Egypt court sentences Mursi to 20 years in prison

Updated 22 April 2015
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Egypt court sentences Mursi to 20 years in prison

CAIRO: An Egyptian criminal court on Tuesday sentenced ousted Islamist President Muhammad Mursi to 20 years in prison over the killing of protesters in 2012, the first verdict to be issued against the country’s first freely elected leader.
The ruling, which can be appealed, reflects the dramatic downfall of Mursi and the drastic challenges facing Egypt since its 2011 uprising that forced longtime autocrat Hosni Mubarak from power.
Mursi and his Muslim Brotherhood group swiftly rose to power in elections after Mubarak’s ouster, only to find themselves behind bars a year later when millions protested against them for abusing power and the military overthrew the government.
But as Mubarak and members of his government increasingly find themselves acquitted of criminal charges, Mursi and the Brotherhood are at the receiving end of heavy-handed sentences.
During Tuesday’s hearing, Judge Ahmed Youssef issued his verdict as Mursi and other defendants in the case — mostly Muslim Brotherhood leaders — stood in a soundproof glass cage inside a makeshift courtroom at Egypt’s national police academy. Seven of the accused were tried in absentia.
In addition to Mursi, 12 Brotherhood leaders and Islamist supporters, including Mohammed el-Beltagy and Essam el-Erian, also were sentenced to 20 years in prison.
Youssef dropped murder charges involved in the case and said the sentences were linked to the “show of force” and unlawful detention associated with the case.
The case stems from violence outside the presidential palace in December 2012. Mursi’s supporters attacked opposition protesters, sparking clashes that killed at least 10 people.
During the hearing, Mursi and the rest of the defendants in white jumpsuits raised the four-finger sign symbolizing the sit-in at the Rabaah Al-Adawiya mosque, where hundreds were killed when security forces violently dispersed the sprawling sit-in by Mursi’s supporters on Aug. 14, 2013.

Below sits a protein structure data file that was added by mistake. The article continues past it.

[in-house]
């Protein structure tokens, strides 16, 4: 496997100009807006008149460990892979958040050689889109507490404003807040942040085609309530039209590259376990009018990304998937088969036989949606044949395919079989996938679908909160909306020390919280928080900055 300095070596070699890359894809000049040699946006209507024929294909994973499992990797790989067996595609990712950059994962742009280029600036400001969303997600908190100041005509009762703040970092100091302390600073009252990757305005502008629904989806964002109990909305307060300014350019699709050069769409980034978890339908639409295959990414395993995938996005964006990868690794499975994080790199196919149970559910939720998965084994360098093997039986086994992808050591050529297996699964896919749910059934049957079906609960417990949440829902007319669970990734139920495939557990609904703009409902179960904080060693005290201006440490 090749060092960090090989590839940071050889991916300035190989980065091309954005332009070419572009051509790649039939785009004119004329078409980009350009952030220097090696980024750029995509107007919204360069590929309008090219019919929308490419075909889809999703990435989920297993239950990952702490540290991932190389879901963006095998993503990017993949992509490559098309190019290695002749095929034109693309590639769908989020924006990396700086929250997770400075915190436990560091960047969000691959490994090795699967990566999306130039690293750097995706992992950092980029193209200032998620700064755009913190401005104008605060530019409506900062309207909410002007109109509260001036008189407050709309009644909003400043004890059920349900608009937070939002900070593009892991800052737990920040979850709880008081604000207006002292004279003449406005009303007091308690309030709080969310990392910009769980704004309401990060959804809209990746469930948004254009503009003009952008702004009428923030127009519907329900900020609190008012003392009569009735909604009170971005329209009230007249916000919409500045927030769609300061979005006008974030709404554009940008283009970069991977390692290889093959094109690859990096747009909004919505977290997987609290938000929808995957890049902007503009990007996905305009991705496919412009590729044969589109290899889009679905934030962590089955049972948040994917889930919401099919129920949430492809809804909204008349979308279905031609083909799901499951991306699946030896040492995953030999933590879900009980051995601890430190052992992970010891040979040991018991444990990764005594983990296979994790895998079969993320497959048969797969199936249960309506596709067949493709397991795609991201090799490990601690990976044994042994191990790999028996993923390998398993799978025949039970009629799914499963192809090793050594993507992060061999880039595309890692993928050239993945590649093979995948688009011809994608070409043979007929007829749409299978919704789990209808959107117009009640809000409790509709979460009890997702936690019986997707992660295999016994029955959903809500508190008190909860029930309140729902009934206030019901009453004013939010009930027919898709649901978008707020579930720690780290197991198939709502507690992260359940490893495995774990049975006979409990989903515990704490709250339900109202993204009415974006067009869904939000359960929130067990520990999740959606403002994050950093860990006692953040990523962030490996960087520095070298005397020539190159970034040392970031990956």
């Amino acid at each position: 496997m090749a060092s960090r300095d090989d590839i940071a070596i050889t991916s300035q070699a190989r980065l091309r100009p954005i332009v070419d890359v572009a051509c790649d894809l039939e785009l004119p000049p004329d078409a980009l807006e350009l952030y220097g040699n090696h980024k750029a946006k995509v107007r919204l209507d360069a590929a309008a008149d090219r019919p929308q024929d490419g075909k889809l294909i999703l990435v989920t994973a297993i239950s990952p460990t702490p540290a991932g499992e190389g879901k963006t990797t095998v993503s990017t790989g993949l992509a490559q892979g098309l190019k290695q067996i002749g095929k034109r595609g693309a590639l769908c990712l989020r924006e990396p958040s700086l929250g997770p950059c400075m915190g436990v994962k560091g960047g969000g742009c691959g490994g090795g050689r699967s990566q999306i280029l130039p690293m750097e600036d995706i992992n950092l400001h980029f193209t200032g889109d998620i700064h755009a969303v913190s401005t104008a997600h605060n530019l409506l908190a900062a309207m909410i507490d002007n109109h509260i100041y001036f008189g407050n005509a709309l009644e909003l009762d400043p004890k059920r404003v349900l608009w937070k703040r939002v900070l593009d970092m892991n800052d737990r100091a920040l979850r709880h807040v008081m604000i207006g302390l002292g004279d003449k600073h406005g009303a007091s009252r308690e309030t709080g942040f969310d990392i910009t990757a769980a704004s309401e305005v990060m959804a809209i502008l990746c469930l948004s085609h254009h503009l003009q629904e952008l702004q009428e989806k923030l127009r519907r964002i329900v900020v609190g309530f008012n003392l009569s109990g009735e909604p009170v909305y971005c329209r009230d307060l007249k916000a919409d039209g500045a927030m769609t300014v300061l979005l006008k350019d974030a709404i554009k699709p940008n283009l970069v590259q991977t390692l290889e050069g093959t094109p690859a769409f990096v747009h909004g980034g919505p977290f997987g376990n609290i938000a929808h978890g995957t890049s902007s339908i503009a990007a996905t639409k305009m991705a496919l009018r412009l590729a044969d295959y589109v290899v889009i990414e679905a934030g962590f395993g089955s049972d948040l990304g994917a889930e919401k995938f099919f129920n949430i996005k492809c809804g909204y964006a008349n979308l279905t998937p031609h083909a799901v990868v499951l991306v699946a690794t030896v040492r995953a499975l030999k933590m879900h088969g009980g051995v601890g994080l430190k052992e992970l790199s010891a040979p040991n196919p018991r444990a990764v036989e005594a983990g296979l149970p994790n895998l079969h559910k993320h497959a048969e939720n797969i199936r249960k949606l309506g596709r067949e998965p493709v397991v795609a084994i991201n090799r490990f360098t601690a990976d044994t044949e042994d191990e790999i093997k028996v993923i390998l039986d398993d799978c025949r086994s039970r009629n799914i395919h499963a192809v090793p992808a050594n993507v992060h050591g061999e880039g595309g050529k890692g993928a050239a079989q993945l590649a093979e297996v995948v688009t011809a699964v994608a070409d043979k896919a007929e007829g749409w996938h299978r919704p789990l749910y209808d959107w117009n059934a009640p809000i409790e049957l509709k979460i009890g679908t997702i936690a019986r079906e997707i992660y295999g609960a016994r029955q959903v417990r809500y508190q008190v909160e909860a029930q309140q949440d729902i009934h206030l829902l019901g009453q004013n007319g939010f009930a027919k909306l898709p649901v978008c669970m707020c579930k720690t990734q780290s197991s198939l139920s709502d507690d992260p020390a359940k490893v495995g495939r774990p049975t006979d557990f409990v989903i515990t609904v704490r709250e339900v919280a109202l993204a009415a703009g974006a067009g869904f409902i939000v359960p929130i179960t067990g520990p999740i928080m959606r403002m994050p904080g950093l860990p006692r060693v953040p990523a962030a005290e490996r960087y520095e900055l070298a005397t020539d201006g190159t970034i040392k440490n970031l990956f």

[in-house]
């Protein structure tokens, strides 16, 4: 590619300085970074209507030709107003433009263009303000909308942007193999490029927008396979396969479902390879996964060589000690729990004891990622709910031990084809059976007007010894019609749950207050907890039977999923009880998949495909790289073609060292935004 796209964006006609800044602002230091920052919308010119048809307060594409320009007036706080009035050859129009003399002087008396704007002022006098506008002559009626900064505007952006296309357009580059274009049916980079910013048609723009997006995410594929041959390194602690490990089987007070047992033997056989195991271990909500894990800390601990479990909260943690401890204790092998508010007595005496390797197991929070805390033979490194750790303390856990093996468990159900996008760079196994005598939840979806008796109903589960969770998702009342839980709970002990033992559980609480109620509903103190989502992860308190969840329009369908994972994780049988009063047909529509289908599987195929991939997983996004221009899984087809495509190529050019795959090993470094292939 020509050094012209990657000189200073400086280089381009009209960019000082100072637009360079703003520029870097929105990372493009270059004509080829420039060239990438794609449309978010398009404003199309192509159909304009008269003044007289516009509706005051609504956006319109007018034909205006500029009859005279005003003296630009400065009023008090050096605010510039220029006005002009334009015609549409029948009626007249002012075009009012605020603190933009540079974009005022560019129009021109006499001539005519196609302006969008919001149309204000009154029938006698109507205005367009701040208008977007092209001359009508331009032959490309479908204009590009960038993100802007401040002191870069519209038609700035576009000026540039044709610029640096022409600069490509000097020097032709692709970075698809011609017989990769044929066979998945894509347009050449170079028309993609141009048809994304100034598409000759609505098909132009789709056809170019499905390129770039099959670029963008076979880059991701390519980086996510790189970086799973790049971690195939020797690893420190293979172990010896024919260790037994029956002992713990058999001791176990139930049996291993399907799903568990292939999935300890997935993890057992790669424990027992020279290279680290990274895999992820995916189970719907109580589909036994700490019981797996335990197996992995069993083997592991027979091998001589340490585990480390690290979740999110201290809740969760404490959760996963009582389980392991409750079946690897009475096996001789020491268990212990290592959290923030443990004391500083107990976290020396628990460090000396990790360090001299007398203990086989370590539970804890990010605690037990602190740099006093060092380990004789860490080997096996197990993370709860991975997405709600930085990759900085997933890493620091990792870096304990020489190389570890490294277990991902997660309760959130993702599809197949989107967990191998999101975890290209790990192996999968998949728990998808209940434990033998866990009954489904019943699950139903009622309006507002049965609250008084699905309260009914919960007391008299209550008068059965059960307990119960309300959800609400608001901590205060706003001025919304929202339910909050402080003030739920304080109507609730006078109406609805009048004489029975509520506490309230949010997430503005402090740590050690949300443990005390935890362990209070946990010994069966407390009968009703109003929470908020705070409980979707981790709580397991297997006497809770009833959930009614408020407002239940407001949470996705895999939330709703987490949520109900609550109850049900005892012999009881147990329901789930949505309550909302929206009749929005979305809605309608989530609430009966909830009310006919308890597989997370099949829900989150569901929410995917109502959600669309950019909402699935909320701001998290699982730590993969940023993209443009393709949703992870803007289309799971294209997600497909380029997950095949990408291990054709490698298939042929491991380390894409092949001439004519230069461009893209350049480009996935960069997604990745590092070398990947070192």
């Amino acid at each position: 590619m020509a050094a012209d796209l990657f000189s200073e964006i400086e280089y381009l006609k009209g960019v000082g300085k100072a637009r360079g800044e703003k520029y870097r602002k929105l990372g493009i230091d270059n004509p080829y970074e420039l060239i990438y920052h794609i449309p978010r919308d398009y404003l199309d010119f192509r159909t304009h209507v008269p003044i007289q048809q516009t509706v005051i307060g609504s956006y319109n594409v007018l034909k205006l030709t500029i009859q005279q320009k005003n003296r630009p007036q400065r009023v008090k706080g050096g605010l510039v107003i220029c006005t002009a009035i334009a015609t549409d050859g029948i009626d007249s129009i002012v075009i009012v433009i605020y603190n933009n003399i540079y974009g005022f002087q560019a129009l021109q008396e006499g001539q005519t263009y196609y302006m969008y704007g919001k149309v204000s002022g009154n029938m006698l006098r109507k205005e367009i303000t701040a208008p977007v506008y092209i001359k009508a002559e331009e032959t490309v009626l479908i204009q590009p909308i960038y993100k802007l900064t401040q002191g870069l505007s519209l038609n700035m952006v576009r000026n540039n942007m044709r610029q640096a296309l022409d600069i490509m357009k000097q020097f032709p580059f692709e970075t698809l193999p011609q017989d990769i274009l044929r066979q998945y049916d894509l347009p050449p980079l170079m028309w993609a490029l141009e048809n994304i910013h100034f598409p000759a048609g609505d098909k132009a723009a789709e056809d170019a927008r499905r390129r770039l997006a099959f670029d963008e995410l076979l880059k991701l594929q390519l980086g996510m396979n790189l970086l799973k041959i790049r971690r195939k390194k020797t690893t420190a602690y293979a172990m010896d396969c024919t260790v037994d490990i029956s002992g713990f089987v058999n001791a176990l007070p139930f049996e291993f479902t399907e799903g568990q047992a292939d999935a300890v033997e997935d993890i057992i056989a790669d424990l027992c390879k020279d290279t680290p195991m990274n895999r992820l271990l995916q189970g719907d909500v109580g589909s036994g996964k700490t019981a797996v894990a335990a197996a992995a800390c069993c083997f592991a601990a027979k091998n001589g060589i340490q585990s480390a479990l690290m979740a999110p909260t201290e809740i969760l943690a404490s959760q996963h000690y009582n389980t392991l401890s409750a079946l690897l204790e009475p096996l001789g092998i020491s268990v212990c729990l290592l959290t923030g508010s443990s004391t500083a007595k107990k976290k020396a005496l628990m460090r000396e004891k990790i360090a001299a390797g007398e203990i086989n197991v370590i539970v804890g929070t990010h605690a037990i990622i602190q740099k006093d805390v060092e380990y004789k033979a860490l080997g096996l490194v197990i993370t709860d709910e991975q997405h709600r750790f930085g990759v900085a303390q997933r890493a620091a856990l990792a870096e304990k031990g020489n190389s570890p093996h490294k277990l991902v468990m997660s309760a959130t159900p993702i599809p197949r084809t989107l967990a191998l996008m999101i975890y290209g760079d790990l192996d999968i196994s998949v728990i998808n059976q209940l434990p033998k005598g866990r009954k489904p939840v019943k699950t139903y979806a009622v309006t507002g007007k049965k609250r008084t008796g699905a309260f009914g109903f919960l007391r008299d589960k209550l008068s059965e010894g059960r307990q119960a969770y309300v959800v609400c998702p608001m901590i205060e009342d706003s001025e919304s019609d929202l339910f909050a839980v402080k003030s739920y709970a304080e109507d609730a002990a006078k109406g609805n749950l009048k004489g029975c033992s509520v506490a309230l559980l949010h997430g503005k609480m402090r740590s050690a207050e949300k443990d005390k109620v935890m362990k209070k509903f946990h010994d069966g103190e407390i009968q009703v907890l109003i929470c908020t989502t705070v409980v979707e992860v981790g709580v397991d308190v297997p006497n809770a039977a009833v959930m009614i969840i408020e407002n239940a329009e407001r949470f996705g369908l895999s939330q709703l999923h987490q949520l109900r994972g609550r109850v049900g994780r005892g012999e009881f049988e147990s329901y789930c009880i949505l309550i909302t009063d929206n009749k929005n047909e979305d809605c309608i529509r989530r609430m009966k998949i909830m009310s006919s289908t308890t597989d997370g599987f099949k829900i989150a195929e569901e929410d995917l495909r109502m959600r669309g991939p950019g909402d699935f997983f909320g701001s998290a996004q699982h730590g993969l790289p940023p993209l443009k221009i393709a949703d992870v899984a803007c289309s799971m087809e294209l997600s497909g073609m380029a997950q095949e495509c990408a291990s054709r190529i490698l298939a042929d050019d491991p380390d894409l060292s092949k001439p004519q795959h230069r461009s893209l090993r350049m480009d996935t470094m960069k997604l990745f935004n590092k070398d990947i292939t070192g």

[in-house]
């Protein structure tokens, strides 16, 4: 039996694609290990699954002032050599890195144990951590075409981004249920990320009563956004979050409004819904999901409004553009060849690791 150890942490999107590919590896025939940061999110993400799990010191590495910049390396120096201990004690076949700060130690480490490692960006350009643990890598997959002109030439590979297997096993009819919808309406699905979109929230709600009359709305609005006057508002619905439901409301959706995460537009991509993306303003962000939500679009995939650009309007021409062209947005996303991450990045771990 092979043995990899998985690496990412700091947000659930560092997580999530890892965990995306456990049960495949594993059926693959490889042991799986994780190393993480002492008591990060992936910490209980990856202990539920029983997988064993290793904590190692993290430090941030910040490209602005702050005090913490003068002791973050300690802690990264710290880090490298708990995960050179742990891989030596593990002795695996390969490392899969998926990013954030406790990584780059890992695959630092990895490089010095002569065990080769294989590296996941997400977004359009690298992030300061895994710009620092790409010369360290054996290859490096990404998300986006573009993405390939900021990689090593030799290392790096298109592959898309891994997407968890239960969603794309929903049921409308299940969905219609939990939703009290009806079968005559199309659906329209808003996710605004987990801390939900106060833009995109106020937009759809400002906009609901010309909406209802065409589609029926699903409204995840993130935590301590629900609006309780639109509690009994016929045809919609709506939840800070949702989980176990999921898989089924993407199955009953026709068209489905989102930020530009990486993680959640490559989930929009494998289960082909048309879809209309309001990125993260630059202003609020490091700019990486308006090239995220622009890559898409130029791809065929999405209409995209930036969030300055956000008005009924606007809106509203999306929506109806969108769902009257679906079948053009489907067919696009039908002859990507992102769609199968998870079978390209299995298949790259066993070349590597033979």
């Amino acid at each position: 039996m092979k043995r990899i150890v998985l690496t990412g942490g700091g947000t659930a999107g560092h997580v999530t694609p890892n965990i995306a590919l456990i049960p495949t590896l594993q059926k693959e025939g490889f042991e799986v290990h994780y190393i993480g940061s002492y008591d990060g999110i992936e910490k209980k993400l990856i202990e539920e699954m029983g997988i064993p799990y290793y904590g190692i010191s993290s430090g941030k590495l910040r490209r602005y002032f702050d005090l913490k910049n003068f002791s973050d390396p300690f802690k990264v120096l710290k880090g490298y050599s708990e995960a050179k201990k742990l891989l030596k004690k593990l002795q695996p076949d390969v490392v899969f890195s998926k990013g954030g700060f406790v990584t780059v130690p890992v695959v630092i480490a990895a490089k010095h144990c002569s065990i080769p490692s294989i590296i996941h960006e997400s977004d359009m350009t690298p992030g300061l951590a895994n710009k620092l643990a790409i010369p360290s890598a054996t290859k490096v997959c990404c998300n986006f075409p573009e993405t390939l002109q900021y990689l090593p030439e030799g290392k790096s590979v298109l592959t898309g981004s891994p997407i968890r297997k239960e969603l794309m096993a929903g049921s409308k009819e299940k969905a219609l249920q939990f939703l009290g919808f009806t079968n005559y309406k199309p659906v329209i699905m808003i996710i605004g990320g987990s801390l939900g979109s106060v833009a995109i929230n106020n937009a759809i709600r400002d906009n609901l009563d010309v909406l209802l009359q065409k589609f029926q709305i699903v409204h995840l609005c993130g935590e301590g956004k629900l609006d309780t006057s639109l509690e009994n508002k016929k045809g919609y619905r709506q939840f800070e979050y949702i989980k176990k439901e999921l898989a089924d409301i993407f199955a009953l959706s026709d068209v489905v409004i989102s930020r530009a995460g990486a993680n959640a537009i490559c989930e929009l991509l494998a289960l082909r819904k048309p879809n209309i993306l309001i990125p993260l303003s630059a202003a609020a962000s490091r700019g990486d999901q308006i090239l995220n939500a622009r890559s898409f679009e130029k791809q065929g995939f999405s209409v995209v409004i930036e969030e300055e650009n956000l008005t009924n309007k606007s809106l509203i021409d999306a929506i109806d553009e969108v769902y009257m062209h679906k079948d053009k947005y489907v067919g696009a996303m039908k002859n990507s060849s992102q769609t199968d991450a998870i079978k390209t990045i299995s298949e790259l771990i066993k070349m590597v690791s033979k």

In past sessions, Mursi and most of the defendants turned their backs to the court when Youssef played several video recordings of the clashes outside the palace in 2012.
From his exile in Turkey’s capital, Istanbul, top Muslim Brotherhood figure Amr Darrag called the ruling “a sad and terrible day in Egyptian history.”
“They want to pass a life sentence for democracy in Egypt,” Darrag said.
Under the government of President Abdel-Fattah el-Sissi, who as army chief overthrew Mursi, Brotherhood members and Islamists have faced mass trials that end with mass death sentences, sparking international condemnation.
Mursi himself faces three other trials on charges that vary from undermining national security by conspiring with foreign groups and orchestrating a prison break. Thousands of Brotherhood members are in jail facing a variety of charges, most linking them to violence that followed Mursi’s 2013 overthrow.
Mursi is being held at a high security prison near the Mediterranean city of Alexandria. His incarceration there followed four months of detention at an undisclosed location.


One dead in new protests in southern Iraq: medical source

Updated 21 min 37 sec ago
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One dead in new protests in southern Iraq: medical source

Diwaniyah, Iraq: A man was killed Friday during a protest outside the headquarters of an armed group in southern Iraq, a medical source said, as authorities push to contain social unrest.
"A civilian around 20 years old was shot dead," a medical source in the city of Diwaniyah told AFP, as fresh rallies were held across southern Iraq against social and economic woes.
Shots were fired by a guard from the local headquarters of the Badr organisation, a powerful Iranian-backed armed group, where hundreds of people were protesting, the source said.
The latest death brings to nine the number of people killed in the protests, according to multiple sources, while authorities earlier this week said more than 260 security personnel have been wounded.
The unrest erupted in Basra province on July 8 when security forces opened fire, killing one person as protesters demanded jobs and basic services including electricity.
Others killed during the protests were shot by unknown assailants.
The Iraqi government swiftly denounced "vandals" it accused of infiltrating the protests.
The latest demonstrations saw thousands of people gathering across the south and also in the capital Baghdad, where a heavy security presence saw demonstrators dispersed by water canon and tear gas.
The crowds were broken up as they headed towards the fortified Green Zone, a high-security area of Baghdad where the government is headquartered.
In oil-rich Basra, people shouted slogans against the authorities as thousands gathered peacefully outside government headquarters.
Shouting "no to corruption", hundreds of people rallied in Nasiriyah, 160 kilometres (100 miles) northwest of Basra, chanting the anti-graft message which has characterised nearly two weeks of protests.
Demonstrators also surrounded the home of Nasiriyah's governor where security forces responded with tear gas.